Preheat the oven to 350℉. Grease and flour 1 8” round pan.
Whisk flour, cornstarch, baking powder and salt together in a small bowl. Set aside.
Combine sour cream and cream together and set aside.
Put butter and sugar in the bowl of a stand mixer, fitted with the beater paddle. Beat together on high speed for 3 full minutes, scraping down the sides and up the bottom of the bowl with a rubber spatula as needed.
Turn the mixer down to medium-high speed. Add egg yolks and vanilla and beat until well blended.
Add about ⅓ of the dry ingredients and ½ of the sour cream mixture and beat on low speed until combined. Add ⅓ more of the dry ingredients and the rest of the sour cream mixture and beat on low speed until combined. Add the rest of the dry ingredients and beat on low speed until combined.
Divide the cake batter evenly among 4 or 5 small bowls (depending on how many colors you’re using). Stir food coloring into each bowl--1 drop at a time--until the desired intensity of each color is reached. Keep in mind that the cake will bake to a lighter shade than the batter.
Drop tablespoonfuls of batter randomly into the prepared cake pan.
To make the tie-dye effect, carefully drag a skewer completely through the batter from the center out to create a pattern with the colors. Don't overmix the colors.
Bake in the preheated oven for 25 to 30 minutes, or until the top springs back when lightly tapped. The internal temperature should read 210°F.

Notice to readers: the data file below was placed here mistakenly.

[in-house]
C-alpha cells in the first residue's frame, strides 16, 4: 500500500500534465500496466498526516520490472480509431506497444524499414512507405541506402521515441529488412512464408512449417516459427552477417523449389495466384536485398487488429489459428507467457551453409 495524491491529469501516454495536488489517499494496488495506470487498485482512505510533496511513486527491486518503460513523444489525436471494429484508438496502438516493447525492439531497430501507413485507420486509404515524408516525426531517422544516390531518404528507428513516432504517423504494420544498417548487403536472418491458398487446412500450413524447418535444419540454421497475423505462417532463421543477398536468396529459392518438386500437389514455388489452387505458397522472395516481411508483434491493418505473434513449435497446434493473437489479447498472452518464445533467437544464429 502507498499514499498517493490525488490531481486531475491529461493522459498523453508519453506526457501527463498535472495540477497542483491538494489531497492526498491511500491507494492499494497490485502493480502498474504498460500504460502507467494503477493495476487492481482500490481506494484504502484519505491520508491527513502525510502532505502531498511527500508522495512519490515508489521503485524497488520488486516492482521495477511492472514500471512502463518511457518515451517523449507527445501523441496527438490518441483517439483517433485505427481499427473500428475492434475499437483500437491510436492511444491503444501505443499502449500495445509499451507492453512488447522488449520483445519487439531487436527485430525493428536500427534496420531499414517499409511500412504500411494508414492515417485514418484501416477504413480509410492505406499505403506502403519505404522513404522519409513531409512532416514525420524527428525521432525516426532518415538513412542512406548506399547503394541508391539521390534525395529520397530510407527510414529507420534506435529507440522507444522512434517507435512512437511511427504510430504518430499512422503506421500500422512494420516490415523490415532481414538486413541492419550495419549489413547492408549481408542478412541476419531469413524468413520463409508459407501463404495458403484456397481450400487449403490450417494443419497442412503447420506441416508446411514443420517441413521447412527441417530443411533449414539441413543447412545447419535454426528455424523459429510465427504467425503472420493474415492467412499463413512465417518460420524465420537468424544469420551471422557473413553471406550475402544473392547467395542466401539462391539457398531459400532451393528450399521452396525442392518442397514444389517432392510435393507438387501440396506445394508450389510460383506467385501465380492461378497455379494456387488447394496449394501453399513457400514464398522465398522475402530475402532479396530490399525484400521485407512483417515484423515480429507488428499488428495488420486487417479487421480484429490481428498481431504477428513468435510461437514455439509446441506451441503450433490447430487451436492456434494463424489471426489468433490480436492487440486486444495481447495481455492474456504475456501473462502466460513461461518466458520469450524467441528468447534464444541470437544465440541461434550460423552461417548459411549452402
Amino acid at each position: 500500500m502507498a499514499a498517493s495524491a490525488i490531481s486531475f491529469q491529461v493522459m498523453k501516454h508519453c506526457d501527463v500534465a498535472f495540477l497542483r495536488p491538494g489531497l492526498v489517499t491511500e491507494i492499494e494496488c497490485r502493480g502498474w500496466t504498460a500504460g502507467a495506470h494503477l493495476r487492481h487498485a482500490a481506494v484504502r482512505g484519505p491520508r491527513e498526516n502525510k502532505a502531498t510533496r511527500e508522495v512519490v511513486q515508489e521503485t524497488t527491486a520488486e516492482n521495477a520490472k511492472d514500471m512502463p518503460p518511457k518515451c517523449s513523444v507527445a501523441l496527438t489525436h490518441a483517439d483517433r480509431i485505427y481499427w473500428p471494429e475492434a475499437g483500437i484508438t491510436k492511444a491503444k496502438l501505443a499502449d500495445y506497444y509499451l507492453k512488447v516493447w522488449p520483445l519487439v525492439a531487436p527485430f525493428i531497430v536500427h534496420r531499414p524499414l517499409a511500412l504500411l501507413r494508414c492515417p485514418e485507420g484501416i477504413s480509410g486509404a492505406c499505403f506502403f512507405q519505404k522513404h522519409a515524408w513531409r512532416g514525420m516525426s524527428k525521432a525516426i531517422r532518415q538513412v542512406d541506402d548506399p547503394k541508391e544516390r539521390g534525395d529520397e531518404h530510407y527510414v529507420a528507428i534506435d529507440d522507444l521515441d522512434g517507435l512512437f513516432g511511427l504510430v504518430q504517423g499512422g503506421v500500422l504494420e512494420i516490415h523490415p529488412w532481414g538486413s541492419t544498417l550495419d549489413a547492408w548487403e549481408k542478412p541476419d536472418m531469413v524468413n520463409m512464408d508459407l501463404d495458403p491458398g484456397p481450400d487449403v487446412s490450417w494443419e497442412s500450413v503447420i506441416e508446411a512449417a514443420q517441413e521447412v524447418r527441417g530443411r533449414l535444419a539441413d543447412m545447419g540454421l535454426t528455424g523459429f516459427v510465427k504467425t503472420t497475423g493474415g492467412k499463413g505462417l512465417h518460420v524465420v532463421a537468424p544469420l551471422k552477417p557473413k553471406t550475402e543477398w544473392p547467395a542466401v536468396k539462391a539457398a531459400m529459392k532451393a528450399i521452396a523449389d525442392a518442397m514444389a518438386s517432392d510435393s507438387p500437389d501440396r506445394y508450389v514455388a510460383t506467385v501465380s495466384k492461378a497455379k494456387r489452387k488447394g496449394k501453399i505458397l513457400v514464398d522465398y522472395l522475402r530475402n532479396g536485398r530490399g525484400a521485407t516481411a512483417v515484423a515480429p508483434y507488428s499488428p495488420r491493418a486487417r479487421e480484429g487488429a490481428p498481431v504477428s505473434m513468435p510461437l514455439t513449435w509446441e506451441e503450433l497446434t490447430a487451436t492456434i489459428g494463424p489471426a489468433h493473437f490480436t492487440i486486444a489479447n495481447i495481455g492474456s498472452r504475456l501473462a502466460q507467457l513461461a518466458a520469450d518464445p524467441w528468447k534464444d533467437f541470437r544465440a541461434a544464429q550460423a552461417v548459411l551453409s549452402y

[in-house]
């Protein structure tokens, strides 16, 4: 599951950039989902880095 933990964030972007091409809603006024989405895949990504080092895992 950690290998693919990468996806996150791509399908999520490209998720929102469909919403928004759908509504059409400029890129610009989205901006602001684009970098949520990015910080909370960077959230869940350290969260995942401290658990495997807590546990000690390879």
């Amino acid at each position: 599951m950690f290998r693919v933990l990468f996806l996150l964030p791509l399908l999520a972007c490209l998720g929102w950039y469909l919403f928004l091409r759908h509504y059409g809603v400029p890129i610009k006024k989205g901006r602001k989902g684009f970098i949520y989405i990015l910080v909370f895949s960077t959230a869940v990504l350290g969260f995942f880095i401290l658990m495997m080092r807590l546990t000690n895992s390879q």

Cool 15 minutes before turning out onto cooling racks.
Cool cake completely. Frost and/or decorate according to your preferences.
*Or use one cup of cake flour
Hack: Cake will remain fresh for about 3 days left at room temperature, in the refrigerator for up to 5 days or frozen in serving-sized containers for up to 3 months.
I don’t know who came up with the fantastic idea of tie-dying food but the practice of dying clothes has been around for centuries. Dying (and tie-dying) became popular in the early 20th century as a way of extending the usefulness of faded fabrics. Tie-dying arose as a fashion statement in the 60s hippie movement and has remained popular ever since!
Suggestion: Use the leftover egg whites to make macarons!
Place ribs in a large saucepan and cover with cold water. Add wine.
Bring the water to a boil, drain and rinse ribs.
Put the ribs into an instant pot, cover with water and cook for 50 minutes. Alternatively, you can simmer them in a large pan on the stovetop for 1 hour.
Mix ingredients for the sauce and set aside.
Preheat oven to 350℉ (380℉ for crispier ribs)
Line a baking pan with aluminum foil and lay ribs in the pan in a single layer. Brush both sides with the cooking sauce.
Bake for 10 minutes, turning once.
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While ribs are notorious for being high in fat and calories, it’s not all bad news. They also contain a healthy dose of necessary nutrients so count them in for the occasional treat!